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Physics + MathPhysics & Math

New Form of Carbon Is Magnetic, Fluorescent, Electroconductive, and Harder Than Diamond

ByTim De ChantNOVA NextNOVA Next
A scanning electron microscope image of diamonds made using the new technique.

It’s pretty simple, really—take a piece of glass, coat it with carbon, and zap it with a laser for a brief moment—but the results are pretty incredible.

Following that recipe, materials scientists working under Jay Narayan at North Carolina State University have created what they say is a new form of carbon, one that’s harder than diamond, conducts electricity, and glows when hit with the barest of energy. It’s even magnetic. “We didn’t even think that was possible,” Narayan said in a statement.

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They’re calling it Q-carbon.

Q-carbon’s laundry list of unusual properties means that potential applications could range from drill bits to electronics and medical devices.

Narayan and his colleagues created Q-carbon by coating a substrate with amorphous carbon—which doesn’t have any crystalline structure—and then hitting it with a laser for 200 nanoseconds. That short pulse is enough to heat the carbon to 6740˚ F. The intense heating and subsequent cooling arranges the atoms to form Q-carbon.

Here’s Jonah Bromwich, reporting for the New York Times:

Wuyi Wang, the director of research and development at the Gemological Institute of America and an expert on diamond geochemistry, said that while he would like to confirm the findings himself, “if they are true, it will be very exciting news for the diamond research community.”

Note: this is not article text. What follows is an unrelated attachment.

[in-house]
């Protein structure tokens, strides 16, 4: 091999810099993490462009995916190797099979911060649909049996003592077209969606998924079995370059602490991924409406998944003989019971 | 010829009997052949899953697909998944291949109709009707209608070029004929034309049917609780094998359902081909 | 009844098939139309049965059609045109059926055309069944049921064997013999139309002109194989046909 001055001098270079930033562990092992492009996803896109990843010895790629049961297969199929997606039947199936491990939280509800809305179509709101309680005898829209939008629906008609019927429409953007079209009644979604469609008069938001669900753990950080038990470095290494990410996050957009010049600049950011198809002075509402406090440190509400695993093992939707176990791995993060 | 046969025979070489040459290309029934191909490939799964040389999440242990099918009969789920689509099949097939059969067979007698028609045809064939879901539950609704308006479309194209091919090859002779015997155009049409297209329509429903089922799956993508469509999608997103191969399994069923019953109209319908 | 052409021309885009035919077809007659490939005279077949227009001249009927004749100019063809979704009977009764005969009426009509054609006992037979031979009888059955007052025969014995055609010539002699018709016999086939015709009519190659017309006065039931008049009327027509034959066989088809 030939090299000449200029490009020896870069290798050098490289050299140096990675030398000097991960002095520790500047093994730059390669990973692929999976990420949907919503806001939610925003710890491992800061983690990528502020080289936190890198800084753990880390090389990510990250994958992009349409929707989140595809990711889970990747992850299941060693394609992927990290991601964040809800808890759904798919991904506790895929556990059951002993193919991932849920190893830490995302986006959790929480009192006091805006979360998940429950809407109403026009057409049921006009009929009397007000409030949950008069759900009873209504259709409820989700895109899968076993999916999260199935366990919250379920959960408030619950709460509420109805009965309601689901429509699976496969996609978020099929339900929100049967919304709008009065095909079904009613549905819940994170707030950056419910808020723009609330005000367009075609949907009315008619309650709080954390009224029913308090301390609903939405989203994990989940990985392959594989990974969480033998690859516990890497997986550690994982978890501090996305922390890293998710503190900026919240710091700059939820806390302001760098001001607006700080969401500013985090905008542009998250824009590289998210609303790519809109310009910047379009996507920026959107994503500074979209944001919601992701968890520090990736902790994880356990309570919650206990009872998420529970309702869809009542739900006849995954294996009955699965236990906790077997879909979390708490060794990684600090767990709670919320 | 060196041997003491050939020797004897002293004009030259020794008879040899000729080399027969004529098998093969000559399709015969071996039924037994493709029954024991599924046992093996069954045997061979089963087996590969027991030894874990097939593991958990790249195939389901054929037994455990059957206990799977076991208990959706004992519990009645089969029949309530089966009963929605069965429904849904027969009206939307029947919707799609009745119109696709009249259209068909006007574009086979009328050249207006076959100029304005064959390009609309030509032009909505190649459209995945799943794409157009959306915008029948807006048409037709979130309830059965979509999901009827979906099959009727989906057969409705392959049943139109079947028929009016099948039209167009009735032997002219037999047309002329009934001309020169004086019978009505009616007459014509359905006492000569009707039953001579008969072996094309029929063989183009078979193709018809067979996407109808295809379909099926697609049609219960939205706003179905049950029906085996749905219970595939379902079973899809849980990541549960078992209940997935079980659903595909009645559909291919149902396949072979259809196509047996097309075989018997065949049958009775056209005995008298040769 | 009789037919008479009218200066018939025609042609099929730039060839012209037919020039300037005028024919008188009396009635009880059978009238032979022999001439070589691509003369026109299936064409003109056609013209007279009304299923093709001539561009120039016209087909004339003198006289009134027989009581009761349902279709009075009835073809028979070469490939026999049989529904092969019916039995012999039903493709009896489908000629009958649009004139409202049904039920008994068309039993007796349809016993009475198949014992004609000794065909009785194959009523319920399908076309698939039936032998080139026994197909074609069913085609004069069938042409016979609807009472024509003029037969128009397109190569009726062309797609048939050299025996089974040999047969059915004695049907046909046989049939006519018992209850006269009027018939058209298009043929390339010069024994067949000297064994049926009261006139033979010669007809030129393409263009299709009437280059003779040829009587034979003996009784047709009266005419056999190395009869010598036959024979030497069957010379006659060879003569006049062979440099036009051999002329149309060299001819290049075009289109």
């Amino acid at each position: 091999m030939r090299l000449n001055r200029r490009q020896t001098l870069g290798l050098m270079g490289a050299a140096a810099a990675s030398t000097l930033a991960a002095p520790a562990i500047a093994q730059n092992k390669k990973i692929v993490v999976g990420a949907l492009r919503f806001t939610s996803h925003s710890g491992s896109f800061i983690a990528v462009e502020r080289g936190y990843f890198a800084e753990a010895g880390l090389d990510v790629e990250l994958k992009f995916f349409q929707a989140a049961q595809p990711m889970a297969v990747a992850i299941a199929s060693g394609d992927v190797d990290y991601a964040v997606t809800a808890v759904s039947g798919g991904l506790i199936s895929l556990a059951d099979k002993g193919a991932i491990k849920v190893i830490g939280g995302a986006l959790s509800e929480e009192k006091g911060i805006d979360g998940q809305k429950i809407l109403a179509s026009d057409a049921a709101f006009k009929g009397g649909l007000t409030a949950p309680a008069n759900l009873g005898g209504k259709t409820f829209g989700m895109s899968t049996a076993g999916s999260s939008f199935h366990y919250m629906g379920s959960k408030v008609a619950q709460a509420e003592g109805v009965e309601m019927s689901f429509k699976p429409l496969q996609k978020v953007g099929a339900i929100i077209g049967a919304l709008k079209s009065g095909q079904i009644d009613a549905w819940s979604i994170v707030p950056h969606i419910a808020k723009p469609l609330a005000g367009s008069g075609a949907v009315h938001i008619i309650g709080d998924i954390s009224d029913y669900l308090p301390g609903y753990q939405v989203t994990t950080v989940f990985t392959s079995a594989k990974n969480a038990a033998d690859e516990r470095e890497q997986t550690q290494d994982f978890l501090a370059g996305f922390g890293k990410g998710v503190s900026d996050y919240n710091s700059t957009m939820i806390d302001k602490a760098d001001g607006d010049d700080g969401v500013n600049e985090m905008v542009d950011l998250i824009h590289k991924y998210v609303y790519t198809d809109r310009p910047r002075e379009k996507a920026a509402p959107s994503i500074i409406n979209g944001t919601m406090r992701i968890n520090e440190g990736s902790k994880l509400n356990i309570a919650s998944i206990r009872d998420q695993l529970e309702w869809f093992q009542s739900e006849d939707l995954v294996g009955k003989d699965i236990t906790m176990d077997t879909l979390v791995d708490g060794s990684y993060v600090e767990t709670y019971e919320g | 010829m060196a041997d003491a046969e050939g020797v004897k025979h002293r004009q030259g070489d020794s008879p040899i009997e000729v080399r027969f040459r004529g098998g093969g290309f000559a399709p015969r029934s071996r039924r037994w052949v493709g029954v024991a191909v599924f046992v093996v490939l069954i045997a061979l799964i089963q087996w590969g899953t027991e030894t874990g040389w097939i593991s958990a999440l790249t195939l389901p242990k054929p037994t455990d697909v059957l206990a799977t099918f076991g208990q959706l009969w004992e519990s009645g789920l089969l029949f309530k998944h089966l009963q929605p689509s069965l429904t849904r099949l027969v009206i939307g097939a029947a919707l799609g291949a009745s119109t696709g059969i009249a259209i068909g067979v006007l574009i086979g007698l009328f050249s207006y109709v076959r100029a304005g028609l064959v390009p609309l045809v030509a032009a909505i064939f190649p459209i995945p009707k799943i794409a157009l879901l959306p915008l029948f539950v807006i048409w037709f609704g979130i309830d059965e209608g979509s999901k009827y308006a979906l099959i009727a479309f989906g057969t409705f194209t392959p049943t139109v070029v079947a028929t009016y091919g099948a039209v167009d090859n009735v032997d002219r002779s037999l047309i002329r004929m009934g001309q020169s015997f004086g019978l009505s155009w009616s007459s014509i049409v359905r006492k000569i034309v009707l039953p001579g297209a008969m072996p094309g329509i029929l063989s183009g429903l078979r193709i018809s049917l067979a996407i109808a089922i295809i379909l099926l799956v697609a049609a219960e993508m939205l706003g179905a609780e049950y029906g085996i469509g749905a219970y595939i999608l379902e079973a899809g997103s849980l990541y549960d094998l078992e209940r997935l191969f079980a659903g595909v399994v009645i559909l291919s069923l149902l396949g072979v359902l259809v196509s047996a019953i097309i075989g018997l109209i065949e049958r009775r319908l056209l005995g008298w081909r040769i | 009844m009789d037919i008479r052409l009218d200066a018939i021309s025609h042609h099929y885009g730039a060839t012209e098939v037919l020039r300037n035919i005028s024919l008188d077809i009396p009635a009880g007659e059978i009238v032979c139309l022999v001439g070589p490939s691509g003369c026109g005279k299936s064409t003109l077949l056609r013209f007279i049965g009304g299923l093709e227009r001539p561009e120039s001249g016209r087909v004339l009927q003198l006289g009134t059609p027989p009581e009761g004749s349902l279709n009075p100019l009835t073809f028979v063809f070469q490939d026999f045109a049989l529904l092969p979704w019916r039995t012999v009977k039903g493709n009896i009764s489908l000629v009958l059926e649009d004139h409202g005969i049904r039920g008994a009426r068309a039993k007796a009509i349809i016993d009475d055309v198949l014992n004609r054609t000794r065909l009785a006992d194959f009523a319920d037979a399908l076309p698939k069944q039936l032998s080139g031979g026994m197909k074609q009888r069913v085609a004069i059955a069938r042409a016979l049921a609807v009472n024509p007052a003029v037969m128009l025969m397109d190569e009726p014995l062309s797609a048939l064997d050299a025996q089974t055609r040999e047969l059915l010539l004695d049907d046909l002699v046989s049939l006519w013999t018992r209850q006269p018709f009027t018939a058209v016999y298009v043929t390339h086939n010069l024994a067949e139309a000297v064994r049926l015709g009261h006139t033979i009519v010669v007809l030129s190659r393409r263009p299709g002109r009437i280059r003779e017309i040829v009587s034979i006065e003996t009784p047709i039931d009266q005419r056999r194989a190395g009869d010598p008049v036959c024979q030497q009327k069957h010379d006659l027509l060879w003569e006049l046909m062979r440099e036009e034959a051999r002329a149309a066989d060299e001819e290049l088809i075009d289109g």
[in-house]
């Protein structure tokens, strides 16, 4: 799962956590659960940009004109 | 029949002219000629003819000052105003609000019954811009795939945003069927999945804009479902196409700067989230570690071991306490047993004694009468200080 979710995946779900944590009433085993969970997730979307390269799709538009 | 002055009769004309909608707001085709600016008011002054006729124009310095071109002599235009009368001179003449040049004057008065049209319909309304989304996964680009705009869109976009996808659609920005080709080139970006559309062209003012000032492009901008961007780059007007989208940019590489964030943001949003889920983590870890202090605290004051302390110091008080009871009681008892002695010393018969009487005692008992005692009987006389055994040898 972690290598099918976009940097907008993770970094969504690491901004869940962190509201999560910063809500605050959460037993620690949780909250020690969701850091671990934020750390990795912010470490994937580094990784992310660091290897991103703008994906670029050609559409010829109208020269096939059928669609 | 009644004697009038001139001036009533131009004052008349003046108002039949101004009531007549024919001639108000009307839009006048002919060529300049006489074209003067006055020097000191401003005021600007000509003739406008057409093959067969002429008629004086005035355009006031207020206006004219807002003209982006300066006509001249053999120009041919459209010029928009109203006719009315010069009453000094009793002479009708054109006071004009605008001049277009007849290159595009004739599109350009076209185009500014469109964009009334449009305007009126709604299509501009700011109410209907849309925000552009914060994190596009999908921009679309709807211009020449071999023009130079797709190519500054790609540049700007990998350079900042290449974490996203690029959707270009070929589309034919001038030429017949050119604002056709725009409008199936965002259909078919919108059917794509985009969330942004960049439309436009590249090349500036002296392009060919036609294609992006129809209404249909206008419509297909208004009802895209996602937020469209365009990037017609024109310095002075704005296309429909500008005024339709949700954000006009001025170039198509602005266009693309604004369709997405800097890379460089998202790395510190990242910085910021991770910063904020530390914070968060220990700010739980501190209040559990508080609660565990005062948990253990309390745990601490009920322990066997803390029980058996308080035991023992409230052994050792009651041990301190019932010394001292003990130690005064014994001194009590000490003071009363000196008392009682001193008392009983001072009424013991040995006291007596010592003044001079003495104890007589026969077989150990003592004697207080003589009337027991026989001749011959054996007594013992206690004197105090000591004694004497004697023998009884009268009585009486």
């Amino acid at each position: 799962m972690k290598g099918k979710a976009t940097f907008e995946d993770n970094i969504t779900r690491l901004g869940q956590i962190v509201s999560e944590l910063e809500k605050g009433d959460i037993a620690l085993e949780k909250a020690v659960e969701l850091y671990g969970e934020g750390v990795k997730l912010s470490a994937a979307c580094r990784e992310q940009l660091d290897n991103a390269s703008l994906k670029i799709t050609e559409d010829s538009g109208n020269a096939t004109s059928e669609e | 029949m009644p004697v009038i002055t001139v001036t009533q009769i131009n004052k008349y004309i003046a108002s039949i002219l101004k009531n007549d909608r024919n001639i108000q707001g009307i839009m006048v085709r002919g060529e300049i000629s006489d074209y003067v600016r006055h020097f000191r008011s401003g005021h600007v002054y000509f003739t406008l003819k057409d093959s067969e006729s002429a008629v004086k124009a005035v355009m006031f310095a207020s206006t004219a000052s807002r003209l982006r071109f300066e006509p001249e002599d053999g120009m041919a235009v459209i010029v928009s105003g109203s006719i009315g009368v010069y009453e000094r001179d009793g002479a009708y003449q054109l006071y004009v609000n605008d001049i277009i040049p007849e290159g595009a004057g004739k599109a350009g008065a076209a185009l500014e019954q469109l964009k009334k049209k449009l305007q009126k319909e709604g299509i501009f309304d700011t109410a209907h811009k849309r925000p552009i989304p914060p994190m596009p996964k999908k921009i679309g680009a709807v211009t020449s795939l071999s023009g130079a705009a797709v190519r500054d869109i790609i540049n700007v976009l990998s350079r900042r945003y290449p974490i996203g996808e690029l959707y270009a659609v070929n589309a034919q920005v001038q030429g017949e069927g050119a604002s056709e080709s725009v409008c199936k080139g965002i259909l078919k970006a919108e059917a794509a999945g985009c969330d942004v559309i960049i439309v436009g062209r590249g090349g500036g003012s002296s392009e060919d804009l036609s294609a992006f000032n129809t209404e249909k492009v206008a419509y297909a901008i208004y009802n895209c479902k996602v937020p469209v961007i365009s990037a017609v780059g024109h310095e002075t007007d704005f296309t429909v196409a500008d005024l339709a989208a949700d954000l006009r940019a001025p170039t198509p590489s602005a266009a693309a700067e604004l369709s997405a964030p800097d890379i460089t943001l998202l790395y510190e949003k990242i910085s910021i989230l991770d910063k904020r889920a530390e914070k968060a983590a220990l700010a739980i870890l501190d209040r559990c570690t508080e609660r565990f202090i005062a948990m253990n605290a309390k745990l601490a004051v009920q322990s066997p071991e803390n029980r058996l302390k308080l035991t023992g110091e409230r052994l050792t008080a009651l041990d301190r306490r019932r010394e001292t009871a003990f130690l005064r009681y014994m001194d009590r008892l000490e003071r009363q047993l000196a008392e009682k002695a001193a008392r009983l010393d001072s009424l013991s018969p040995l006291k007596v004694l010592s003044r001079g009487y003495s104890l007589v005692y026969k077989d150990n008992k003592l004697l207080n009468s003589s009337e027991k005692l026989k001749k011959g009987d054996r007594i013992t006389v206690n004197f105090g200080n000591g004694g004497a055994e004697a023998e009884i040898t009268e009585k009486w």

He added that the journal is “quite credible” and he “pretty much trusts what they say.”

Since making Q-carbon requires only a laser, the process can be carried out at room temperature and pressure, a marked departure from other processes that make special forms of carbon that frequently require combinations of intense heat and pressure. So far, researchers have bene able to create Q-carbon films between 20 and 500 nanometers thick.

Narayan said that while the Q-carbon they made is entirely synthetic, it’s possible that it could form naturally deep in planetary cores.

Q-carbon’s properties could open a range of possible applications. Replacement joints could grow more durable thanks to its hardness, and drill bits could have more bite. Narayan also suggests that electronic displays may be able to take advantage of its dual properties of electroconductivity and fluorescence. For now, at least, Q-carbon’s future is wide open.

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Image credit: Jagdish Narayan and Anagh Bhaumik/NC State